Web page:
The 34-year-old DoP was born in Louisville, Kentucky (where his family were funeral directors going back four generations), before studying under acclaimed Ethiopian-born director Haile Gerima (“Sankofa“) and Spike Lee DoPs Arthur Jafa (“Crooklyn“) and Malik Sayeed (“He Got Game“) at Howard University. And his first notable credit as cinematographer came with 2007’s short “Pariah,” the second film from Dee Rees (one of our On The Rise ’12 picks). He continued to work with Rees on her documentary “Eventual Salvation” the following year, and another short, “Colonial Gods,” in 2009, before they reteamed for the feature version of “Pariah,” which premiered at Sundance in 2011.
That same year, Andrew Dosunmu‘s “Restless City” also screened at the festival, but it was the feature version of “Pariah” that really made his name. The filmmakers didn’t have that many more resources for the longer take; Young was joined by only three other crew members in the camera and lighting departments. But the film was the most impressive demonstration of Young’s aesthetic to date (as he told the New York Times, “I’m big on faces. I like to fill the frame with heads. I use faces as landscapes, as architecture. That always feels like the right place to start”). Together, the two films won Young the Sundance cinematography prize.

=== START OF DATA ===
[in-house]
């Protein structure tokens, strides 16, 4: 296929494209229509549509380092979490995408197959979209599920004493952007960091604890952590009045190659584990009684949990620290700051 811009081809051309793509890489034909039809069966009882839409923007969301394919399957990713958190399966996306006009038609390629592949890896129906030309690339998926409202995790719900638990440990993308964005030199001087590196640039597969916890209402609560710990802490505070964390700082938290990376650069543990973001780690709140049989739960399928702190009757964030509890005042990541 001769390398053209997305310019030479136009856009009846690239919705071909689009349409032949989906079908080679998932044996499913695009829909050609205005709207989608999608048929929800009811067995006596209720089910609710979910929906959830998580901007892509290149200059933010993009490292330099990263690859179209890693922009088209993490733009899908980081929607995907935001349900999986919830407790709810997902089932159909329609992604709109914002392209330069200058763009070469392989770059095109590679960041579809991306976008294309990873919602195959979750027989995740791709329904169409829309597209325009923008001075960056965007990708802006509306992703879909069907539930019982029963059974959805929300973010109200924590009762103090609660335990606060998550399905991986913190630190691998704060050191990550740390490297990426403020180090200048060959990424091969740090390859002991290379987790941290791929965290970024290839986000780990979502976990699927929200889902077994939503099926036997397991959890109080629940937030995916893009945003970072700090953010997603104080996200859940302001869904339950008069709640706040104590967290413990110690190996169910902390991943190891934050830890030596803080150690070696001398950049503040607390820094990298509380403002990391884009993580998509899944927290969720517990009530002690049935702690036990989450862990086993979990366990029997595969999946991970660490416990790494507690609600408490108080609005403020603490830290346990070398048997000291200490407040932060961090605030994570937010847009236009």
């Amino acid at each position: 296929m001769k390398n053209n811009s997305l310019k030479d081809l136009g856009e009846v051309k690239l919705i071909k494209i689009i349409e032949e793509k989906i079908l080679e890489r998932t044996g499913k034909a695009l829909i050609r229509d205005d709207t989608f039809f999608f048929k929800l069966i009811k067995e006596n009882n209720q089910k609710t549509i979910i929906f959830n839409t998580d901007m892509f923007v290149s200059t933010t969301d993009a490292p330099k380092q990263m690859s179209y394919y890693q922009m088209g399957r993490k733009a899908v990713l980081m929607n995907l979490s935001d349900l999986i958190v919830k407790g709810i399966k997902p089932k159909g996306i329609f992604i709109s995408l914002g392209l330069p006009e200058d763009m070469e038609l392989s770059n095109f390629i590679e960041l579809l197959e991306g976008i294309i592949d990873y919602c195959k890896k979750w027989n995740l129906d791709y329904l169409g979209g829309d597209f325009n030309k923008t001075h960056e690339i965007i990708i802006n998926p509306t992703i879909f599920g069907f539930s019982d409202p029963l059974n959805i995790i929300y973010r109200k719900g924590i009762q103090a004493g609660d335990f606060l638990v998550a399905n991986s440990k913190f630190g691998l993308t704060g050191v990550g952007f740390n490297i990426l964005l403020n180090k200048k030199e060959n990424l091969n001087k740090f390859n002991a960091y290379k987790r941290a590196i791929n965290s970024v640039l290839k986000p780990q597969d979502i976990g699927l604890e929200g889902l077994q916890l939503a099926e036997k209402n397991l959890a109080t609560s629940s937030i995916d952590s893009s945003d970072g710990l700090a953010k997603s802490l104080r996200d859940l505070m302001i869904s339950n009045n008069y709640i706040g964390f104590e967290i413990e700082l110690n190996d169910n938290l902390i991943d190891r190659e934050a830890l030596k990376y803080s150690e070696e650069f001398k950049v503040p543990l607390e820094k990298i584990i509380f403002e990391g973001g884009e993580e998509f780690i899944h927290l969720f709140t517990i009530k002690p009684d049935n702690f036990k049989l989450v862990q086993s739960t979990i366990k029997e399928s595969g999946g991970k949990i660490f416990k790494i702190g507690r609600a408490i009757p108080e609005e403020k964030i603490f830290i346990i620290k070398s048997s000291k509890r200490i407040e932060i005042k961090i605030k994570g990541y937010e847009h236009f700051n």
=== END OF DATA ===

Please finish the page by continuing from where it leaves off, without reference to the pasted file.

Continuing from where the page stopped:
The next year, Young was back at the festival for Ava DuVernay‘s excellent “Middle of Nowhere,” which he describes as “an exercise in restraint and discipline.” Perhaps less showy than “Pariah,” it’s nevertheless a gorgeous-looking film, with widescreen compositions and a shallow depth of field that give it a production value that belies its meager budget. Young’s developed a reputation as perhaps the most preeminent photographer of African-American film working today, but he has no intention of being pigeonholed, as he demonstrated at Sundance this year. Alongside a reunion with “Restless City” director Andrew Dosunmu on “Mother of George,” there was probably his most high-profile film to date: David Lowery‘s “Ain’t Them Bodies Saints,” starring Casey Affleck and Rooney Mara.